Photo credit: Chuck Bargeron, University of Georgia, Bugwood.org
A deciduous tree up to 80 feet tall with compound leaves that resemble native sumac and walnut species. Although once used as an ornamental, the flowers, leaves, and wood all give off an offensive odor likened to rotting peanuts.
Deliberately introduced as an ornamental species
It is found in 42 states, and throughout Virginia, growing in numerous habitats, from the interior of large National Parks to the center of cities. Tree-of-heaven produces numerous wind-born seeds that allow it to invade naturally disturbed sites in natural areas. It is one of the most widespread weed trees in roadsides and in Shenandoah National Park.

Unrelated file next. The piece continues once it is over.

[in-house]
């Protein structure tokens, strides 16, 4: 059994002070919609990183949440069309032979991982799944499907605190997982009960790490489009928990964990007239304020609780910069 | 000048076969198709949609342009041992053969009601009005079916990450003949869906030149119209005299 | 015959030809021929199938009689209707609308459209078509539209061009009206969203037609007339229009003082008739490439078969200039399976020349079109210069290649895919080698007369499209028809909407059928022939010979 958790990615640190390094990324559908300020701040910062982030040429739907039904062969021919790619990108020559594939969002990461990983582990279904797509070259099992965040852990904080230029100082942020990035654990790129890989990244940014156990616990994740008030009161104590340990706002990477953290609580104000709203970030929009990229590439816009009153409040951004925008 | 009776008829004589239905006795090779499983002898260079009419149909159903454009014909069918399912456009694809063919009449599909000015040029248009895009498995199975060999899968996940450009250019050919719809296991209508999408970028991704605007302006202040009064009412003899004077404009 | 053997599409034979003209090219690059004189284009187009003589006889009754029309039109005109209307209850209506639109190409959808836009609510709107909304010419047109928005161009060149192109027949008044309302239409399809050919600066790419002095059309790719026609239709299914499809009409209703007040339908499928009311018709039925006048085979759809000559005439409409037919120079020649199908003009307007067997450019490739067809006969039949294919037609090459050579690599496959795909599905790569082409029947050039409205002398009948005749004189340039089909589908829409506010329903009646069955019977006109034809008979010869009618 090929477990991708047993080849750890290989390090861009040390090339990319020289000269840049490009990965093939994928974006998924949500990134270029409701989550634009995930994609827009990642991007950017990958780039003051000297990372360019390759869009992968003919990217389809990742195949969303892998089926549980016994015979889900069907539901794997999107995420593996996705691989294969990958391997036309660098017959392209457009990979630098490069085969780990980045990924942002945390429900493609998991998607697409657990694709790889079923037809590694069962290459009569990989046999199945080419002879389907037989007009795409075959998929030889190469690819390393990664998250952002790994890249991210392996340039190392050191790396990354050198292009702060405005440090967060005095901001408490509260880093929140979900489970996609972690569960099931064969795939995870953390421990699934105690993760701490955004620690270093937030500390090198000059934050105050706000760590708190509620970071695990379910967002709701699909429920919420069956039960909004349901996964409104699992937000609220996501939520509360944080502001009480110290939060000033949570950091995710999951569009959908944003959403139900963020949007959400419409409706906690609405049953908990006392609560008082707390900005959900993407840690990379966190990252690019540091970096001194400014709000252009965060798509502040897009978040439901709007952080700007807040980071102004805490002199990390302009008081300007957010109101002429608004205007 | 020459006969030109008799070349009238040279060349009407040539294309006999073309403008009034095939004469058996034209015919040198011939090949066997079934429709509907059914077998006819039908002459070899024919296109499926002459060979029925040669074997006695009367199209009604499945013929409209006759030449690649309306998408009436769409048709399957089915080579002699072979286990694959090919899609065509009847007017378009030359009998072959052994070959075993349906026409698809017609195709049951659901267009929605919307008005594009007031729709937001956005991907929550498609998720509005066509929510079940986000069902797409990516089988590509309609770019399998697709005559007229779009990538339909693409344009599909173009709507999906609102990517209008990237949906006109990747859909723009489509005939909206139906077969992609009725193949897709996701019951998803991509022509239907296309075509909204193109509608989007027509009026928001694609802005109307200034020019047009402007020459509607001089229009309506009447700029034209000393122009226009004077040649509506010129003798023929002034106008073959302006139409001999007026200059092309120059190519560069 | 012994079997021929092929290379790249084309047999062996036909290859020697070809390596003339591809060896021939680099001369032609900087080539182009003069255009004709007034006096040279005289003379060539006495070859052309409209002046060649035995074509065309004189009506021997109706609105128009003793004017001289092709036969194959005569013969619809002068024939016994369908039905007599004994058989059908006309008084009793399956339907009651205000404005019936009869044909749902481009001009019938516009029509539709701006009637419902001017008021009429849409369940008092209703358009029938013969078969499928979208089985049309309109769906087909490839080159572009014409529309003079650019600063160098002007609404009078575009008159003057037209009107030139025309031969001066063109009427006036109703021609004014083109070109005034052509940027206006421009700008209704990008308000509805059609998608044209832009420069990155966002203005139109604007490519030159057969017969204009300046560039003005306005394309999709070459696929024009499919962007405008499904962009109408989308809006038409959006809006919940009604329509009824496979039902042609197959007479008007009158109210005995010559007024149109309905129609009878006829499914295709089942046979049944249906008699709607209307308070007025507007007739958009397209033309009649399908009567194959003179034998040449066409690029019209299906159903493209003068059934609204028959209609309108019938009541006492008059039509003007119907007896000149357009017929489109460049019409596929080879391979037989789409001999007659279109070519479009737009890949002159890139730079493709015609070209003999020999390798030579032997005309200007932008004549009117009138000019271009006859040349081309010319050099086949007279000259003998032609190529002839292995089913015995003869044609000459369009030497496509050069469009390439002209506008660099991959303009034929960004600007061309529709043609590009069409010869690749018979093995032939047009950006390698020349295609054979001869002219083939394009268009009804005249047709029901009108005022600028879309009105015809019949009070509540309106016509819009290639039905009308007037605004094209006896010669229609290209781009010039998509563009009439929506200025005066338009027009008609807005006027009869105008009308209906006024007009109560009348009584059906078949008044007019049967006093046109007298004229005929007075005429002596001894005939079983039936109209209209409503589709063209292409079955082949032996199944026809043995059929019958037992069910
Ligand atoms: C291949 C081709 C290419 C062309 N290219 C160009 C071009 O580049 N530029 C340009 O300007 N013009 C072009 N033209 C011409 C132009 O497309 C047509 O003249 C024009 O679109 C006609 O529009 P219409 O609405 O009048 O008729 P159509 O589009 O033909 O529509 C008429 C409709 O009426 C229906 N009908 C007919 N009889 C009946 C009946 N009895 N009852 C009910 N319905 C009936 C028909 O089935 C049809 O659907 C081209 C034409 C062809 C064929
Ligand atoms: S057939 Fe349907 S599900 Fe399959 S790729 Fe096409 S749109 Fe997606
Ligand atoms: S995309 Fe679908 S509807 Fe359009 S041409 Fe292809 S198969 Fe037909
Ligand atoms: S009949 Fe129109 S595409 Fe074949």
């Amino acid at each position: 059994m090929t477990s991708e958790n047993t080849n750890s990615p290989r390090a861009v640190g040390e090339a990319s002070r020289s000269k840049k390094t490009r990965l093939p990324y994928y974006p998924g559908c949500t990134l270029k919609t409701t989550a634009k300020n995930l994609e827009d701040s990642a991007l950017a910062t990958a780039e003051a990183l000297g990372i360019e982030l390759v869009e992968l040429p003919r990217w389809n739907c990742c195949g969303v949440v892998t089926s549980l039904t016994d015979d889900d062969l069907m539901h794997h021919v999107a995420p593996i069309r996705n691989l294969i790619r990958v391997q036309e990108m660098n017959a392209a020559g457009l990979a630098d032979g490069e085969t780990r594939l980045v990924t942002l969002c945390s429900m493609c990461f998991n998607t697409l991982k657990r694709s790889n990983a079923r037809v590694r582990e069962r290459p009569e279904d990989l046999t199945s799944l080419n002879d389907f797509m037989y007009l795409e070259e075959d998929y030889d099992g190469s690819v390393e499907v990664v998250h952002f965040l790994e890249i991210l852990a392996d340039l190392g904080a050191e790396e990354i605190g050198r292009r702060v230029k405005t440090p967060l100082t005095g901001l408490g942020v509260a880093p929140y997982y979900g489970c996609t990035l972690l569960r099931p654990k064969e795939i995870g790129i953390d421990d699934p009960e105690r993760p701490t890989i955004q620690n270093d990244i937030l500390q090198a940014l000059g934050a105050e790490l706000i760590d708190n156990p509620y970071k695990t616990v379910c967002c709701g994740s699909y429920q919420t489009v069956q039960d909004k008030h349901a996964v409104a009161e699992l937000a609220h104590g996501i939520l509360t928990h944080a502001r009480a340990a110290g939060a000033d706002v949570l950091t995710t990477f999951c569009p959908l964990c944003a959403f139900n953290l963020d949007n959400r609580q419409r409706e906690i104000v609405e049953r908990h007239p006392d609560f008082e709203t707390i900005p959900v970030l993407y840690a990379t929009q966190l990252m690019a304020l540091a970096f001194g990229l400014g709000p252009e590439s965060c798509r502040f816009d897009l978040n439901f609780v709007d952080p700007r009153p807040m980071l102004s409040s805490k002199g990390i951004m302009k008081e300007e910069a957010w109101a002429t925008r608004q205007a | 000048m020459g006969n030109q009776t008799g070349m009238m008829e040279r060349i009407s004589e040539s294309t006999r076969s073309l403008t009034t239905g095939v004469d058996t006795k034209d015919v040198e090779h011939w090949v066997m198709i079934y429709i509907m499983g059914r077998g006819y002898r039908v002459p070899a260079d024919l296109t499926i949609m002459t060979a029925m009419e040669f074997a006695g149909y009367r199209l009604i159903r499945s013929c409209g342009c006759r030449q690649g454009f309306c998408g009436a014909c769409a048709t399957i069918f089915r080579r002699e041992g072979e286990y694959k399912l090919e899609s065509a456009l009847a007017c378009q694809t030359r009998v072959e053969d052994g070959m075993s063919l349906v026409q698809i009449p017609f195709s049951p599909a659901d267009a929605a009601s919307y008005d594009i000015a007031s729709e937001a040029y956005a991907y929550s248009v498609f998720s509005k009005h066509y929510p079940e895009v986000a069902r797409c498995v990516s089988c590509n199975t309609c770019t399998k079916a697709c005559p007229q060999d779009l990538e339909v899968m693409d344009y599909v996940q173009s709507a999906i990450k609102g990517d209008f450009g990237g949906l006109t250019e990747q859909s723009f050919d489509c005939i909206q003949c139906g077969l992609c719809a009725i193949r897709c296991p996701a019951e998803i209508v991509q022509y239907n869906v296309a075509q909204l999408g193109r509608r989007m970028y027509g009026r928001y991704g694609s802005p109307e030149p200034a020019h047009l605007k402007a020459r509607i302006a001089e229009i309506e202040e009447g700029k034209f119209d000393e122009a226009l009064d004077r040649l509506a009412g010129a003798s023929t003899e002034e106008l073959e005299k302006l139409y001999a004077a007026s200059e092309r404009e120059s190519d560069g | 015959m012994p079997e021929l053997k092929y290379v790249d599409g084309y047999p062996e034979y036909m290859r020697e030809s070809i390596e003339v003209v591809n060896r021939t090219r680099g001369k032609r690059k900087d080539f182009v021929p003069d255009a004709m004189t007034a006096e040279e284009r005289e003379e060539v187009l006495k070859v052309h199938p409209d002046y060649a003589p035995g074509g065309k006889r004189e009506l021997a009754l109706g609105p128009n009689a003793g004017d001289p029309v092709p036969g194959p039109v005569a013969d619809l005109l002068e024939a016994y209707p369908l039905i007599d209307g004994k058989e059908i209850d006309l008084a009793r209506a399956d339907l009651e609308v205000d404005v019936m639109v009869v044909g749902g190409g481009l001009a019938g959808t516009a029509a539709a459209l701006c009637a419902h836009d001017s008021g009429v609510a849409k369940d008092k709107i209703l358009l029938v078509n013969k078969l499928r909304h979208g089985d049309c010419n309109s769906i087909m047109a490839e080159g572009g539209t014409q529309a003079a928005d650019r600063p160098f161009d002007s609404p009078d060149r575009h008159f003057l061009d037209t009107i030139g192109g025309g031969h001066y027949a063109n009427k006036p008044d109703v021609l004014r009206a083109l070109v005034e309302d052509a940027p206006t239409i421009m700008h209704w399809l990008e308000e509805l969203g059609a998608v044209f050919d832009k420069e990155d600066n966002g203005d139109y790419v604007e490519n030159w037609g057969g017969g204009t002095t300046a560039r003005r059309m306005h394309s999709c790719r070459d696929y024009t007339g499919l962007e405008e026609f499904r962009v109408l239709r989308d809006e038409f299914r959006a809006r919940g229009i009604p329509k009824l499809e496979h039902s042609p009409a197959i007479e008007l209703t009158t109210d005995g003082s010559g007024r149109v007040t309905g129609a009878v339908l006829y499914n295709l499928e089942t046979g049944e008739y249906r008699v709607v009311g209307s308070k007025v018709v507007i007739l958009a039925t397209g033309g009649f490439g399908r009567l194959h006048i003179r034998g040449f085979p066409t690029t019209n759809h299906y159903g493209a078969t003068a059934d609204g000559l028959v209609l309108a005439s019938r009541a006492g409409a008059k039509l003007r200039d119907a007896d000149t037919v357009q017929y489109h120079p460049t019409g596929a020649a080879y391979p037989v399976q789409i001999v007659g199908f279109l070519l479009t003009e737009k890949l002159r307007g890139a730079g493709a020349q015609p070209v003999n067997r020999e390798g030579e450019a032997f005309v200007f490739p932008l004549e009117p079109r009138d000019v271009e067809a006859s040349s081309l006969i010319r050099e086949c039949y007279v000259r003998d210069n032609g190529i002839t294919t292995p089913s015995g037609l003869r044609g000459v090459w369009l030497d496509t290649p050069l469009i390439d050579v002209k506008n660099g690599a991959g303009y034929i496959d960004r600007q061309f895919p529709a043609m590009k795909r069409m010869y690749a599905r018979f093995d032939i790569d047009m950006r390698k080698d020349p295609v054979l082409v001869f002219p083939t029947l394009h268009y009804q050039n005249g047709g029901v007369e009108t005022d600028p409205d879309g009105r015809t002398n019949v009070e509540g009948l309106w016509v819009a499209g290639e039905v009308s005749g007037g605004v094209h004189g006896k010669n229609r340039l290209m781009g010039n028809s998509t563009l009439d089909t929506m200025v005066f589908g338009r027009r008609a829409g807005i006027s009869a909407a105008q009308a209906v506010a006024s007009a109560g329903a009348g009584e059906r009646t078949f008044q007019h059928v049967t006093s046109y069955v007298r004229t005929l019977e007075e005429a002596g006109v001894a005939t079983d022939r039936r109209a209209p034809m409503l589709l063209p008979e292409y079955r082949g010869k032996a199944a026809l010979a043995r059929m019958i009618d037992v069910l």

It is a fast-growing tree that can damage pipes and other structures in the urban landscape and outcompete native plant species in natural areas. It produces a chemical inhibiting the growth of other plants, giving it a competitive advantage.
Control with herbicides is effective and appropriate on a small scale, and high priority areas such as Shenandoah National Park have actively tried to eliminate it where practical. In addition, promising biological controls are being explored.